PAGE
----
Srinagar: J&K Chief Minister Mehbooba Mufti on November 29 ordered that the first-time cases of stone-pelting against 4,327 youths be withdrawn. The decision was taken to create “a positive and conciliatory atmosphere in the state.”
Since militant Burhan Wani was killed last year, there were wide spead protests in the valley against the armed forces. Stone pelting by the youth became a common scene.
Aamir, 17, his mother Mehnaz Akhtar said that “I agree, my son committed a mistake but he was just 17 then. He suffered a lot because of the case. I hope this amnesty will help him lead a normal life again.”
Aamir, whose father died when he was three years old, admits that he pelted stones “in fury… several times” after he was once “beaten by a policeman while watching a protest from the sidelines”. Today, he describes the amnesty, for which his name has been recommended, as “Godsend”.
“I was released from jail after 16 days but had to pay a heavy price. I was rusticated, couldn’t appear for the exams and lost a year of schooling. After completing Class 10, I applied for a passport so that I could look for a job abroad. But I could not clear the police verification because of the case.”
The committee which recommended the withdrawal of cases, also consisted of J&K DGP S P Vaid who said that “the number of people who will benefit is around 4,300”.
Shabir Ahmad Ganai, 23-year-old bus conductor in Baramulla was charged for pelting stones during protests in 2010. He said “That was the first and last time I was part of a stone-throwing protest. All these years, my focus was on the case, and I had to present myself in court every month. Now I have been told that the case will be withdrawn. If that happens, I can focus again on my work and family,”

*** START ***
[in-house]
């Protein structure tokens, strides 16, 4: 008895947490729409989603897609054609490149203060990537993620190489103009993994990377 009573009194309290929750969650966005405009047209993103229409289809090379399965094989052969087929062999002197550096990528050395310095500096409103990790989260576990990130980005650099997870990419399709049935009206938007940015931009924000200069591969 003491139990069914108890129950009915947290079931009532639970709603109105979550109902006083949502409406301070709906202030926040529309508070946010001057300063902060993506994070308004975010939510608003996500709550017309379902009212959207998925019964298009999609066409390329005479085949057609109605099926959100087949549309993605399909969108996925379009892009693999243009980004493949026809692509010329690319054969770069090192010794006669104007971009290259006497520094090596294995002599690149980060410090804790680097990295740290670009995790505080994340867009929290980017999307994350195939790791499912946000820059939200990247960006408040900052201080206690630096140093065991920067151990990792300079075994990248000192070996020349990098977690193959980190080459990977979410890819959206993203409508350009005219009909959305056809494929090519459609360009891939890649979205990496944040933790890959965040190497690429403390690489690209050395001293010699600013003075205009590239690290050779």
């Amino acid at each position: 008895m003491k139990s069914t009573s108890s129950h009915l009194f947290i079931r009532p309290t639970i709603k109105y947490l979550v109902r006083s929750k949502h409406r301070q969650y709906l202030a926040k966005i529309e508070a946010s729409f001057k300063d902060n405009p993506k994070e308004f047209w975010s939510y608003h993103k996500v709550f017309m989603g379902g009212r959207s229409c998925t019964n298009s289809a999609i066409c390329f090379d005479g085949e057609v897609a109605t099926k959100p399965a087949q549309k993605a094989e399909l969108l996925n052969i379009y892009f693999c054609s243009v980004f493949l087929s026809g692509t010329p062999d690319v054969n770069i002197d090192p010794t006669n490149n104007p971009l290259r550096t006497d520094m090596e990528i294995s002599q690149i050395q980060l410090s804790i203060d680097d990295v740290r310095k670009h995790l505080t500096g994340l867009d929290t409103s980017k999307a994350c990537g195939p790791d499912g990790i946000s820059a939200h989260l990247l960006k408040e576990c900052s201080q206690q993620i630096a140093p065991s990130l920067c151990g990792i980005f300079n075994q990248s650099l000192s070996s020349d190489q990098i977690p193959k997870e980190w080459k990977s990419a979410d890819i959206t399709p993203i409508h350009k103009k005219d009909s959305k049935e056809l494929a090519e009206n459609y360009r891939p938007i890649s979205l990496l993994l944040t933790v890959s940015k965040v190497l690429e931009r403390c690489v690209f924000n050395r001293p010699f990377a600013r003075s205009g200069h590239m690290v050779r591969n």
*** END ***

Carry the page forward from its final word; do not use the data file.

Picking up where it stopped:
Danish Qayoom from Bhagwanpura, runs a furnishing shop and says that stone pelting case against him was like “a sword hanging over the neck”.
He further added that “I have suffered a lot because of this case. I had to shut my shop every time I had to attend court hearings. If it is withdrawn, I will be able to live a normal life like others, it would be the biggest relief,” he says.
A 22-year-old college student also said that “I was charged in 2010, I was only 16 then. Those days, everyone was out on the streets throwing stones. After some months, I came to know that a case has been registered against me. My family knows that I was part of many protests, but they don’t know about the FIR. If the case is withdrawn, it will help me keep it a secret.”
The boy also added that “Nobody wants to pelt stones but sometimes the circumstances are so created (by security forces) that we are forced to pelt stones at them. I can’t be sure that I won’t pelt stones in the future. Sometimes, it happens at the spur of the moment.”